Knuckle Up

Slower than a turtle walking uphill.

Dances faster than a politician under tough questioning.

Less powerful than a pebble hitting the ocean.

It’s………….the knuckleball.

The tantalizingly slow, catcher-twisting, hitter-confounding knuckleball,  practiced only by a few hearty souls over the course of baseball history.  Today, I believe Tim Wakefield and R.A. Dickey are the only two practitioners of this pitch in the Major Leagues.  That’s a shame because not only is it fun to watch the ball move around, particularly on a windy day, it also can save the arm of many a pitcher.  The grip and release of the ball allows these guys to pitch much longer than the average hurler.

There have been a number of pitchers throughout the course of baseball history that have had success with the knuckleball as their primary pitch.  Phil Niekro, Hoyt Wilhelm, Ted Lyons and Jessie Haines are all in the Hall of Fame.  Pitchers such as Wakefield, Charlie Hough,  Tom Candiotti, Joe Niekro and Wilbur Wood have carved out solid if not spectacular careers each spanning 15 years or longer.  In January 2011 the website bleacherreport.com came out with a list of the Top 10 knuckleball pitchers in Major League history.  Two traits all of these pitchers share are durability and no arm troubles.  Given the fragile nature of pitching, these are traits that cannot be underestimated.

I have often wondered why we have not seen more knuckleball pitchers over the years.  Perhaps there is a stigma that comes with the pitch, which I suppose would almost be the equivalent of shooting free throws underhand.   That is short-sighted.  Not only are knucklers innings-eaters, they can cause havoc on opposing lineups.  How about if you have to face one of these guys after a day after seeing a guy who throws 98 plus?  Say you are playing the Tigers and the first guy you see is Justin Verlander.  Then the next day (or worse in a few hours) you face R.A. Dickey.  Don’t you think opposing batters would have their timing disrupted because of the difference in velocity?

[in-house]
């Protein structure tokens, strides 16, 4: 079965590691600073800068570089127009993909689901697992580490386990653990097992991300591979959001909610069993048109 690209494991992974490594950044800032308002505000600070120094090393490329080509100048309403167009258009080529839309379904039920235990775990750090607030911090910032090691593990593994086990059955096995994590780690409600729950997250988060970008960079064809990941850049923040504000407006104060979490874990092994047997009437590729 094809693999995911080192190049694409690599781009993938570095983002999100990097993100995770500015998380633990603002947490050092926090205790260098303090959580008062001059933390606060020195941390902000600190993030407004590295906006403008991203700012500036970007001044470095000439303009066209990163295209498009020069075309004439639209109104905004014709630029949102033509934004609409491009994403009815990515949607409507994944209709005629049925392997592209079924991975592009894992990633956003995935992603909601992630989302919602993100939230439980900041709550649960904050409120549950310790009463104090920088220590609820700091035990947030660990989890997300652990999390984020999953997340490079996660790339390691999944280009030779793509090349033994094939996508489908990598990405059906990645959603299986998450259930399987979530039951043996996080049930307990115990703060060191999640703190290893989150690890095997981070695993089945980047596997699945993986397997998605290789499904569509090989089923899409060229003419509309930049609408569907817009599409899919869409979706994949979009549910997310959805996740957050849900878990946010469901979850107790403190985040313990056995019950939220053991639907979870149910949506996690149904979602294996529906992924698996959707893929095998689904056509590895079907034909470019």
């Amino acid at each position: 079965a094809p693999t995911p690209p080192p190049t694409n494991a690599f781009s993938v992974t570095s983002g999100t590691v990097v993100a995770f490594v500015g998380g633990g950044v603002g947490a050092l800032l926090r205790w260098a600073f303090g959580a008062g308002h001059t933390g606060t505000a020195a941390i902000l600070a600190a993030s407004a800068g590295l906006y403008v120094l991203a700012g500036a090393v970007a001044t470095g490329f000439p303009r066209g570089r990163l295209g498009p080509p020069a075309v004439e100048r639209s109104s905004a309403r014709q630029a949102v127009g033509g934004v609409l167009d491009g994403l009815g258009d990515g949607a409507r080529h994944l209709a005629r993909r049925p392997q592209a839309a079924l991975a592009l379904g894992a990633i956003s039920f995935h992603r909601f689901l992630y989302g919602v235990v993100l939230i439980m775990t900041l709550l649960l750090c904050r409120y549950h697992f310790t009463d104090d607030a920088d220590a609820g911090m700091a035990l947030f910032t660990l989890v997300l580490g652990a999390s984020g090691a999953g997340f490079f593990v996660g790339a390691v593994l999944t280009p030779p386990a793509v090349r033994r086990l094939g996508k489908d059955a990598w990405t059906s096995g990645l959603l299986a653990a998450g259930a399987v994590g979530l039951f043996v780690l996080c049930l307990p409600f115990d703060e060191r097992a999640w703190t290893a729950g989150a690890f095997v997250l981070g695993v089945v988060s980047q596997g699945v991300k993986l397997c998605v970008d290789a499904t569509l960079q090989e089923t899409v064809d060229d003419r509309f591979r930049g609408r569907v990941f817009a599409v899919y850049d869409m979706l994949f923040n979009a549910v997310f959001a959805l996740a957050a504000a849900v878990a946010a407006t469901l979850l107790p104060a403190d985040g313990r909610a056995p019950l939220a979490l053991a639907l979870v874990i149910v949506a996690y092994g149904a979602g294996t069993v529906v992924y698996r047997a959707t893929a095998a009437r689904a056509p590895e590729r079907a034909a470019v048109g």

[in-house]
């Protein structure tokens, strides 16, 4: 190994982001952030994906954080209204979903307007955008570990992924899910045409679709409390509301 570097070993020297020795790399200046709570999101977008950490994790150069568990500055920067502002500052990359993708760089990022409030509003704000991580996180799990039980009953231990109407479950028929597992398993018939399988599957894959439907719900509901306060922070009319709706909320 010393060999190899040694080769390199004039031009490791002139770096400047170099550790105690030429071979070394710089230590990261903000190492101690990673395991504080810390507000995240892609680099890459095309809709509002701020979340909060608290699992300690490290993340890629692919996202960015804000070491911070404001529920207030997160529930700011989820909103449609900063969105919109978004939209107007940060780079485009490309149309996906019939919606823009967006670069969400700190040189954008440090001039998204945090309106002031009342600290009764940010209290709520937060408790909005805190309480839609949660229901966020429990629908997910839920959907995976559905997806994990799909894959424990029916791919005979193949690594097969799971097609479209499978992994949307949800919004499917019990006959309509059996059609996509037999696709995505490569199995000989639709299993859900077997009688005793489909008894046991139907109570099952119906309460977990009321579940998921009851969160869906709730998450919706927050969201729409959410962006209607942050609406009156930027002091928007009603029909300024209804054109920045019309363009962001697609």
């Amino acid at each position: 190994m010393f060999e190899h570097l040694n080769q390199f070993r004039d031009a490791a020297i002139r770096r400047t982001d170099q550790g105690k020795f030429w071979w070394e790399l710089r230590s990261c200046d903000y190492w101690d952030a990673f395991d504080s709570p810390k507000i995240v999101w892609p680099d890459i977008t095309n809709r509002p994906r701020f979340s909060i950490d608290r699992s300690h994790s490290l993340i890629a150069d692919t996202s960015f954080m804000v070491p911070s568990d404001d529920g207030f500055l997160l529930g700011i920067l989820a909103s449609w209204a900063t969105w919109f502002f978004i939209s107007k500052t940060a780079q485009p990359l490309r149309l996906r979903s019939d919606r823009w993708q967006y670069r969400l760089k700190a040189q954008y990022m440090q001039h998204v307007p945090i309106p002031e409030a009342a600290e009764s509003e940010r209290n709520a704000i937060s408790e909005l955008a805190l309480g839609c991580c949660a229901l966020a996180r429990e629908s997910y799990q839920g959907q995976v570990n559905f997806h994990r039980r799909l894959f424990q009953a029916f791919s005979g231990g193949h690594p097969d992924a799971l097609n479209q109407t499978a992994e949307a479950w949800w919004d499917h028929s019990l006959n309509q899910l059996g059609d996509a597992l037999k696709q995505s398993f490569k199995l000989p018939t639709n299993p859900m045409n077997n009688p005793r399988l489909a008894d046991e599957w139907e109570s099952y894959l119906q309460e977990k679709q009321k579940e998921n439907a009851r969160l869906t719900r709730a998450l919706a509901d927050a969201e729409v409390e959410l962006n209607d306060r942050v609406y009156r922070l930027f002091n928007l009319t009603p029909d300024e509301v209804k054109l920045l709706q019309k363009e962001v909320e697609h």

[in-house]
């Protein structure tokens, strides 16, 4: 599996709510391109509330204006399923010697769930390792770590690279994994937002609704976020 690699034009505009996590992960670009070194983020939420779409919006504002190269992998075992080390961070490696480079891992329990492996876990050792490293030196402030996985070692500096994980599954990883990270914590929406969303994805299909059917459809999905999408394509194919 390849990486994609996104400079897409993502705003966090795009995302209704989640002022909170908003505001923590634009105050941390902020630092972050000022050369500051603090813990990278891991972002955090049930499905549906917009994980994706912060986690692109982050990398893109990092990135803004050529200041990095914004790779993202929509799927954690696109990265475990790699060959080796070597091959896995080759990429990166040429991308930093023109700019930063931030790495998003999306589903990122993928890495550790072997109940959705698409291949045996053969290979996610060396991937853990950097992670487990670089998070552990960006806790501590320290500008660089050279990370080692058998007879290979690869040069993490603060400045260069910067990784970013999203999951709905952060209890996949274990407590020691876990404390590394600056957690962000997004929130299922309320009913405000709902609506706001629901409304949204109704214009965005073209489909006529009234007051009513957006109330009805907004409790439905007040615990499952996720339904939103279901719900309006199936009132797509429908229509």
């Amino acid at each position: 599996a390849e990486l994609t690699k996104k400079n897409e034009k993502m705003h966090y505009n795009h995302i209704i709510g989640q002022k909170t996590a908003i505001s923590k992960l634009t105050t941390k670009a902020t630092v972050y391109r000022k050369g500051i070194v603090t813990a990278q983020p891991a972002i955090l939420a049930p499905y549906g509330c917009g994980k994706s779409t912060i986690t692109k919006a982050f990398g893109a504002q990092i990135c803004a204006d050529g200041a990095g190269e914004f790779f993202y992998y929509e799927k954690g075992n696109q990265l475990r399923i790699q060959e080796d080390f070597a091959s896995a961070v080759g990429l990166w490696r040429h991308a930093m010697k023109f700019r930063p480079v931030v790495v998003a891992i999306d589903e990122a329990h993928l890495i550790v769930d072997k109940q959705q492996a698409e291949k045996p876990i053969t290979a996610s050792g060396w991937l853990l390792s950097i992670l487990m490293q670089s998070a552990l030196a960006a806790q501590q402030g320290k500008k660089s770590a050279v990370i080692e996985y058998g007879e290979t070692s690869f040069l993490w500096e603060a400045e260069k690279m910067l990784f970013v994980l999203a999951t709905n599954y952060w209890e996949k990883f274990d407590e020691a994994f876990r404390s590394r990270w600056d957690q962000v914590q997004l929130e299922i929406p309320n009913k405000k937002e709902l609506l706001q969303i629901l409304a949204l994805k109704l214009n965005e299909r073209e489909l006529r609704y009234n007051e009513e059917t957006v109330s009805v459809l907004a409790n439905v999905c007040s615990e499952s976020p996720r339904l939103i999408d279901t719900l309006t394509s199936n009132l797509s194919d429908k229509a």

I grew up watching Candiotti, the Niekros and Hough baffle hitters.  Sure, they could be wild at times because of the unpredictability of the knuckleball but it was fun watching hitters take these big cuts and come up empty.  There are worse things in baseball to be than a knuckleball pitcher.  Who among us would jump at the chance to be a .500 pitcher with an annual salary of $5 million dollars?

1 Comment

In WW II 1944/45 Wash Senators pitching staff boasted four knuckleball pitchers:
Dutch Leonard, Johnny Niggling, Mickey Haefner, & Roger Wolff.

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